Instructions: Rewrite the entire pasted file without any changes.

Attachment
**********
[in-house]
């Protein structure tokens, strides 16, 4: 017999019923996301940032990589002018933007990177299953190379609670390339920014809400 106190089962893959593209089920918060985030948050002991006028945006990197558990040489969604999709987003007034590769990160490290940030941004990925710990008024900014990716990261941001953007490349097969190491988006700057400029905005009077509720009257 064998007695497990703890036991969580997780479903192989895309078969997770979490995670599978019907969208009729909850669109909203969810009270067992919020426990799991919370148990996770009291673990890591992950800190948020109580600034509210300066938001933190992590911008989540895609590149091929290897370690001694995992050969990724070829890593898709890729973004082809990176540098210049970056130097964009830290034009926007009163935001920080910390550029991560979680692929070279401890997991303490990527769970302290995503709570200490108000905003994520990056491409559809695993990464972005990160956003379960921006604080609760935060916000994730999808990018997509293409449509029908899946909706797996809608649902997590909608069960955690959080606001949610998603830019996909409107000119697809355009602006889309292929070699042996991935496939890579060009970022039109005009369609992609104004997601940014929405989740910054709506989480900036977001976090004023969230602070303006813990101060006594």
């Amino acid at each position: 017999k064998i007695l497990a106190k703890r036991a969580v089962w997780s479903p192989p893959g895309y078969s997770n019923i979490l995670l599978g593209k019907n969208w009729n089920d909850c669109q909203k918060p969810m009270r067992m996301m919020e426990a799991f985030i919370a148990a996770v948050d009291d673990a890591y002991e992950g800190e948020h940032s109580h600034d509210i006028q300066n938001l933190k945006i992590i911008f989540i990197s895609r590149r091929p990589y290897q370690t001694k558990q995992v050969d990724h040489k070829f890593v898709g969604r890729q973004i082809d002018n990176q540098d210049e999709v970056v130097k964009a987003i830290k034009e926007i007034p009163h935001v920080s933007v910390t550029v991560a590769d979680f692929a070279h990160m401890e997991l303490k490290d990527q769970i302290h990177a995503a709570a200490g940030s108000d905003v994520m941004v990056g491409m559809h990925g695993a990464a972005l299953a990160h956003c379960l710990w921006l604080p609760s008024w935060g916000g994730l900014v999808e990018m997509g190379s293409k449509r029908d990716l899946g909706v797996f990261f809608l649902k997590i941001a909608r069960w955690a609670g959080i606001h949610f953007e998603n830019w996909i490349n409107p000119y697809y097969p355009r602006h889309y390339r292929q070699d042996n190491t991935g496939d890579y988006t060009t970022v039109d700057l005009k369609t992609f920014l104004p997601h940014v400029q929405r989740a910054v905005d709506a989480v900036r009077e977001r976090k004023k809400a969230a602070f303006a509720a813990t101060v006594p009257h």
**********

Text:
[in-house]
């Protein structure tokens, strides 16, 4: 017999019923996301940032990589002018933007990177299953190379609670390339920014809400 106190089962893959593209089920918060985030948050002991006028945006990197558990040489969604999709987003007034590769990160490290940030941004990925710990008024900014990716990261941001953007490349097969190491988006700057400029905005009077509720009257 064998007695497990703890036991969580997780479903192989895309078969997770979490995670599978019907969208009729909850669109909203969810009270067992919020426990799991919370148990996770009291673990890591992950800190948020109580600034509210300066938001933190992590911008989540895609590149091929290897370690001694995992050969990724070829890593898709890729973004082809990176540098210049970056130097964009830290034009926007009163935001920080910390550029991560979680692929070279401890997991303490990527769970302290995503709570200490108000905003994520990056491409559809695993990464972005990160956003379960921006604080609760935060916000994730999808990018997509293409449509029908899946909706797996809608649902997590909608069960955690959080606001949610998603830019996909409107000119697809355009602006889309292929070699042996991935496939890579060009970022039109005009369609992609104004997601940014929405989740910054709506989480900036977001976090004023969230602070303006813990101060006594």
């Amino acid at each position: 017999k064998i007695l497990a106190k703890r036991a969580v089962w997780s479903p192989p893959g895309y078969s997770n019923i979490l995670l599978g593209k019907n969208w009729n089920d909850c669109q909203k918060p969810m009270r067992m996301m919020e426990a799991f985030i919370a148990a996770v948050d009291d673990a890591y002991e992950g800190e948020h940032s109580h600034d509210i006028q300066n938001l933190k945006i992590i911008f989540i990197s895609r590149r091929p990589y290897q370690t001694k558990q995992v050969d990724h040489k070829f890593v898709g969604r890729q973004i082809d002018n990176q540098d210049e999709v970056v130097k964009a987003i830290k034009e926007i007034p009163h935001v920080s933007v910390t550029v991560a590769d979680f692929a070279h990160m401890e997991l303490k490290d990527q769970i302290h990177a995503a709570a200490g940030s108000d905003v994520m941004v990056g491409m559809h990925g695993a990464a972005l299953a990160h956003c379960l710990w921006l604080p609760s008024w935060g916000g994730l900014v999808e990018m997509g190379s293409k449509r029908d990716l899946g909706v797996f990261f809608l649902k997590i941001a909608r069960w955690a609670g959080i606001h949610f953007e998603n830019w996909i490349n409107p000119y697809y097969p355009r602006h889309y390339r292929q070699d042996n190491t991935g496939d890579y988006t060009t970022v039109d700057l005009k369609t992609f920014l104004p997601h940014v400029q929405r989740a910054v905005d709506a989480v900036r009077e977001r976090k004023k809400a969230a602070f303006a509720a813990t101060v006594p009257h």